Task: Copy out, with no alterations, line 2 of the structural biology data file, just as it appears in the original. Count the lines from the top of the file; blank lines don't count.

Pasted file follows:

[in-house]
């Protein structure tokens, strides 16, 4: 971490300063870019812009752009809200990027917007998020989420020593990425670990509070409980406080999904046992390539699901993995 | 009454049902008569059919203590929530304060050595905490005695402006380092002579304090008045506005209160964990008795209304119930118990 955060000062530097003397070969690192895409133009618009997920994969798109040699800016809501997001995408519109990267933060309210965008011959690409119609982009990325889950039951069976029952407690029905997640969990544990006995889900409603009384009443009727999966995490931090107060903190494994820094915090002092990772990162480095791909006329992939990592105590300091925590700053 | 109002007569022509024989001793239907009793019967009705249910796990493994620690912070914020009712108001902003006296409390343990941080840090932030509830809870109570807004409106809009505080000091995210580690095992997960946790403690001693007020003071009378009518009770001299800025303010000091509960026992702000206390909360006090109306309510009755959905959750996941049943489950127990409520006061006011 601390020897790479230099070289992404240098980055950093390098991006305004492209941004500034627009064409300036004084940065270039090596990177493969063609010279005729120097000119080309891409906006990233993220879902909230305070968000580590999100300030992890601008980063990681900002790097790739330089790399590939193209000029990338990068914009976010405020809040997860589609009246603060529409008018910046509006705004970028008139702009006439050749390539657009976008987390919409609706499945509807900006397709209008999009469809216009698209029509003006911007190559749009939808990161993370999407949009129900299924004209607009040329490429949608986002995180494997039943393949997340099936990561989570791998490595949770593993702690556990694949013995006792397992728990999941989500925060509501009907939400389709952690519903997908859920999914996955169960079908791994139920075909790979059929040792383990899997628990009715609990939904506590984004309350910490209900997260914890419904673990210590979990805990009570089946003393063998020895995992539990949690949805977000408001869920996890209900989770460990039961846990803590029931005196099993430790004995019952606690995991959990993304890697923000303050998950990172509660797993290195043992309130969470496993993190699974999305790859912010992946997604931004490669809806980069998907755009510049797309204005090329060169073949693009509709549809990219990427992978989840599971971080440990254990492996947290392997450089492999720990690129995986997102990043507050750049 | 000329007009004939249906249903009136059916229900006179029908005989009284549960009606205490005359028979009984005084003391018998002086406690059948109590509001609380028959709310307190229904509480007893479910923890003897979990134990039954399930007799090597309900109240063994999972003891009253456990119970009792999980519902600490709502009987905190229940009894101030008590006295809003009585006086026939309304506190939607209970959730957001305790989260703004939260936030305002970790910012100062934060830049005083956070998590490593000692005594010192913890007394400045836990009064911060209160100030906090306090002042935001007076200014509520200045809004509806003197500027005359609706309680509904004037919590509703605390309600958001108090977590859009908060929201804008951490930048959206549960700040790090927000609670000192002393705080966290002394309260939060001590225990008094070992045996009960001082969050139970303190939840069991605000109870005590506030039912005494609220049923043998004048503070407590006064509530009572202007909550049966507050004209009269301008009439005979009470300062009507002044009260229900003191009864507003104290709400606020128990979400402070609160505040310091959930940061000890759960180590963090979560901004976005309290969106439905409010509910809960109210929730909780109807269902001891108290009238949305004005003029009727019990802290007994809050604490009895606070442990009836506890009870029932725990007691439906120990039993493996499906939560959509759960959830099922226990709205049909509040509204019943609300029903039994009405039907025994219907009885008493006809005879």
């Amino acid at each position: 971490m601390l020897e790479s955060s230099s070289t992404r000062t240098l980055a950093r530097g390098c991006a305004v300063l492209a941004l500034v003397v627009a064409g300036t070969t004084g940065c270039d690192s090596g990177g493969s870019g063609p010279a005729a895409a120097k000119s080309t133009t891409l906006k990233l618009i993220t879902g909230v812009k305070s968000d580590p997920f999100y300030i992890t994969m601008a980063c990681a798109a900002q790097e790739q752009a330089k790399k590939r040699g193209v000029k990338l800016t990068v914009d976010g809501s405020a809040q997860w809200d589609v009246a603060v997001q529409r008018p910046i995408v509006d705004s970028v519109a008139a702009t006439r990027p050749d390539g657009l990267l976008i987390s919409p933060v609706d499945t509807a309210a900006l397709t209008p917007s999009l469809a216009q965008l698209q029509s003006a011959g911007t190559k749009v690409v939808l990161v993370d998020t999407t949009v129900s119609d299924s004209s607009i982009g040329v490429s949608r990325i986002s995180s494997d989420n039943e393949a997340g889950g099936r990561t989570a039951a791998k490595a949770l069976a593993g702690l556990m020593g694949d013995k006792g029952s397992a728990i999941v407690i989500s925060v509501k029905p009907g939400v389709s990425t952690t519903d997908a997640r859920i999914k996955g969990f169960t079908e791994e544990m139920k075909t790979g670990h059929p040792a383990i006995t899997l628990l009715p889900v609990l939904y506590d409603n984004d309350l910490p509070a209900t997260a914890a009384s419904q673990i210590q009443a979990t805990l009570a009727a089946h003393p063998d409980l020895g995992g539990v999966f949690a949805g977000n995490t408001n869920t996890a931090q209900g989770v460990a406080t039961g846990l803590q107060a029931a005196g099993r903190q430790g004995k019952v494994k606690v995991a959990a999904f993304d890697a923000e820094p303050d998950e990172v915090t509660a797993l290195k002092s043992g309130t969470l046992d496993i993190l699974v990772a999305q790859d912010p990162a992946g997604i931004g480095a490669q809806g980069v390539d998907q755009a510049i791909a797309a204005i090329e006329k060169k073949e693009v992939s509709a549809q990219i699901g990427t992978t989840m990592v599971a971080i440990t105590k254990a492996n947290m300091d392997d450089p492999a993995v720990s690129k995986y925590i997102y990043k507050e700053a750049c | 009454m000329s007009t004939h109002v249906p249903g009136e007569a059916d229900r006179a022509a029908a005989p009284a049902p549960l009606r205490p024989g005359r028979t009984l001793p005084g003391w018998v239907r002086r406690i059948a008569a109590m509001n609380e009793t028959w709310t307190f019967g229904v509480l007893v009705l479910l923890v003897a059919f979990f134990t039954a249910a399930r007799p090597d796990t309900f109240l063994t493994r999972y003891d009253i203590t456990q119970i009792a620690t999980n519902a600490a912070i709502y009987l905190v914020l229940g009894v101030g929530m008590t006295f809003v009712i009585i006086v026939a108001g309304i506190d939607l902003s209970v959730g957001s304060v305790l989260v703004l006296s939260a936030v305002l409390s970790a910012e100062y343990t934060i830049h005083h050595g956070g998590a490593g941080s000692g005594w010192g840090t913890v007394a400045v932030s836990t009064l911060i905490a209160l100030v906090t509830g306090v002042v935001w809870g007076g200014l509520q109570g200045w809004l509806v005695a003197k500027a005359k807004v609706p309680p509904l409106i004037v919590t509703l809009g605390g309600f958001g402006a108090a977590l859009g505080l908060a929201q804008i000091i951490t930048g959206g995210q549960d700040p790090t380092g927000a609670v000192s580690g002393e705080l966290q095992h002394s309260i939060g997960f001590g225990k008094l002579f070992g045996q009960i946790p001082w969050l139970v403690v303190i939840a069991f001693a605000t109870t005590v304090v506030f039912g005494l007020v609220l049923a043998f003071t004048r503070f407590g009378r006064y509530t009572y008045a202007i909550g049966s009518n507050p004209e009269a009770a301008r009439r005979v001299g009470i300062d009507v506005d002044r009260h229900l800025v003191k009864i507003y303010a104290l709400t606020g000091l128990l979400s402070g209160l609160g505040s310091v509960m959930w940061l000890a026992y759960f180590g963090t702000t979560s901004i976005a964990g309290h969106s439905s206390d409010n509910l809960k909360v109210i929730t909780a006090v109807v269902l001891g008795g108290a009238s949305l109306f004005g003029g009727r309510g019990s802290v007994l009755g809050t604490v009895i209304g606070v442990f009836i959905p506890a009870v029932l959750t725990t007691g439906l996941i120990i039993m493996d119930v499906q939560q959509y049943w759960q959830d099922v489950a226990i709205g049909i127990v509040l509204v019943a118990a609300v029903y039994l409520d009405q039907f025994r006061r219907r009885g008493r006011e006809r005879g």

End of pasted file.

């Protein structure tokens, strides 16, 4: 971490300063870019812009752009809200990027917007998020989420020593990425670990509070409980406080999904046992390539699901993995 | 009454049902008569059919203590929530304060050595905490005695402006380092002579304090008045506005209160964990008795209304119930118990 955060000062530097003397070969690192895409133009618009997920994969798109040699800016809501997001995408519109990267933060309210965008011959690409119609982009990325889950039951069976029952407690029905997640969990544990006995889900409603009384009443009727999966995490931090107060903190494994820094915090002092990772990162480095791909006329992939990592105590300091925590700053 | 109002007569022509024989001793239907009793019967009705249910796990493994620690912070914020009712108001902003006296409390343990941080840090932030509830809870109570807004409106809009505080000091995210580690095992997960946790403690001693007020003071009378009518009770001299800025303010000091509960026992702000206390909360006090109306309510009755959905959750996941049943489950127990409520006061006011 601390020897790479230099070289992404240098980055950093390098991006305004492209941004500034627009064409300036004084940065270039090596990177493969063609010279005729120097000119080309891409906006990233993220879902909230305070968000580590999100300030992890601008980063990681900002790097790739330089790399590939193209000029990338990068914009976010405020809040997860589609009246603060529409008018910046509006705004970028008139702009006439050749390539657009976008987390919409609706499945509807900006397709209008999009469809216009698209029509003006911007190559749009939808990161993370999407949009129900299924004209607009040329490429949608986002995180494997039943393949997340099936990561989570791998490595949770593993702690556990694949013995006792397992728990999941989500925060509501009907939400389709952690519903997908859920999914996955169960079908791994139920075909790979059929040792383990899997628990009715609990939904506590984004309350910490209900997260914890419904673990210590979990805990009570089946003393063998020895995992539990949690949805977000408001869920996890209900989770460990039961846990803590029931005196099993430790004995019952606690995991959990993304890697923000303050998950990172509660797993290195043992309130969470496993993190699974999305790859912010992946997604931004490669809806980069998907755009510049797309204005090329060169073949693009509709549809990219990427992978989840599971971080440990254990492996947290392997450089492999720990690129995986997102990043507050750049 | 000329007009004939249906249903009136059916229900006179029908005989009284549960009606205490005359028979009984005084003391018998002086406690059948109590509001609380028959709310307190229904509480007893479910923890003897979990134990039954399930007799090597309900109240063994999972003891009253456990119970009792999980519902600490709502009987905190229940009894101030008590006295809003009585006086026939309304506190939607209970959730957001305790989260703004939260936030305002970790910012100062934060830049005083956070998590490593000692005594010192913890007394400045836990009064911060209160100030906090306090002042935001007076200014509520200045809004509806003197500027005359609706309680509904004037919590509703605390309600958001108090977590859009908060929201804008951490930048959206549960700040790090927000609670000192002393705080966290002394309260939060001590225990008094070992045996009960001082969050139970303190939840069991605000109870005590506030039912005494609220049923043998004048503070407590006064509530009572202007909550049966507050004209009269301008009439005979009470300062009507002044009260229900003191009864507003104290709400606020128990979400402070609160505040310091959930940061000890759960180590963090979560901004976005309290969106439905409010509910809960109210929730909780109807269902001891108290009238949305004005003029009727019990802290007994809050604490009895606070442990009836506890009870029932725990007691439906120990039993493996499906939560959509759960959830099922226990709205049909509040509204019943609300029903039994009405039907025994219907009885008493006809005879």